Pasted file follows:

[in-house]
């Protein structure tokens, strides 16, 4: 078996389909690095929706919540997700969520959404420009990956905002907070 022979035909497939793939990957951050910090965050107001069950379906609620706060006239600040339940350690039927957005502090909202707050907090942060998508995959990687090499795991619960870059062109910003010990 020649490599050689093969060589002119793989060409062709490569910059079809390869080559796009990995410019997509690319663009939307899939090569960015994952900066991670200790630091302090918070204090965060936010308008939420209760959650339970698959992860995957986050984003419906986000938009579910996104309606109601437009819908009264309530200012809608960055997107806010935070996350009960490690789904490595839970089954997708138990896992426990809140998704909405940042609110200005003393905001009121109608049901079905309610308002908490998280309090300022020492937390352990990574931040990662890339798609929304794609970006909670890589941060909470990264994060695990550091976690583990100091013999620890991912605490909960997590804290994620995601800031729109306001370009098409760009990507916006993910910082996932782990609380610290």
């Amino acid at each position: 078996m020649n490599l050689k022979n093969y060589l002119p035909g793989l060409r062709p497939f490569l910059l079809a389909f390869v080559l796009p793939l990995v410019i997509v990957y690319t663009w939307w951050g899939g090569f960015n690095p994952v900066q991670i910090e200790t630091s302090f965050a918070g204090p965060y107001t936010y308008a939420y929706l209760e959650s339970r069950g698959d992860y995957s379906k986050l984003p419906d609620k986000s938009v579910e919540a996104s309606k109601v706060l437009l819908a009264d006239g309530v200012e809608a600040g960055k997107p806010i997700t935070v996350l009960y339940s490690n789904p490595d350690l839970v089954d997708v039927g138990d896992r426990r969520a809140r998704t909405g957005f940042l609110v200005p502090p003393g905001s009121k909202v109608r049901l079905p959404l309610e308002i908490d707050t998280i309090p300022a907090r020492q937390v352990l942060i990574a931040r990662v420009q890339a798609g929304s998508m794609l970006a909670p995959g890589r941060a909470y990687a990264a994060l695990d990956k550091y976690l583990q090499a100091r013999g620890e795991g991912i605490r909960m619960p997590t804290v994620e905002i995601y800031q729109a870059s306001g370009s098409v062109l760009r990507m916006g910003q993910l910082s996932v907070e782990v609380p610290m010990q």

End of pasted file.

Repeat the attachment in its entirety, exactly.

[in-house]
């Protein structure tokens, strides 16, 4: 078996389909690095929706919540997700969520959404420009990956905002907070 022979035909497939793939990957951050910090965050107001069950379906609620706060006239600040339940350690039927957005502090909202707050907090942060998508995959990687090499795991619960870059062109910003010990 020649490599050689093969060589002119793989060409062709490569910059079809390869080559796009990995410019997509690319663009939307899939090569960015994952900066991670200790630091302090918070204090965060936010308008939420209760959650339970698959992860995957986050984003419906986000938009579910996104309606109601437009819908009264309530200012809608960055997107806010935070996350009960490690789904490595839970089954997708138990896992426990809140998704909405940042609110200005003393905001009121109608049901079905309610308002908490998280309090300022020492937390352990990574931040990662890339798609929304794609970006909670890589941060909470990264994060695990550091976690583990100091013999620890991912605490909960997590804290994620995601800031729109306001370009098409760009990507916006993910910082996932782990609380610290």
């Amino acid at each position: 078996m020649n490599l050689k022979n093969y060589l002119p035909g793989l060409r062709p497939f490569l910059l079809a389909f390869v080559l796009p793939l990995v410019i997509v990957y690319t663009w939307w951050g899939g090569f960015n690095p994952v900066q991670i910090e200790t630091s302090f965050a918070g204090p965060y107001t936010y308008a939420y929706l209760e959650s339970r069950g698959d992860y995957s379906k986050l984003p419906d609620k986000s938009v579910e919540a996104s309606k109601v706060l437009l819908a009264d006239g309530v200012e809608a600040g960055k997107p806010i997700t935070v996350l009960y339940s490690n789904p490595d350690l839970v089954d997708v039927g138990d896992r426990r969520a809140r998704t909405g957005f940042l609110v200005p502090p003393g905001s009121k909202v109608r049901l079905p959404l309610e308002i908490d707050t998280i309090p300022a907090r020492q937390v352990l942060i990574a931040r990662v420009q890339a798609g929304s998508m794609l970006a909670p995959g890589r941060a909470y990687a990264a994060l695990d990956k550091y976690l583990q090499a100091r013999g620890e795991g991912i605490r909960m619960p997590t804290v994620e905002i995601y800031q729109a870059s306001g370009s098409v062109l760009r990507m916006g910003q993910l910082s996932v907070e782990v609380p610290m010990q």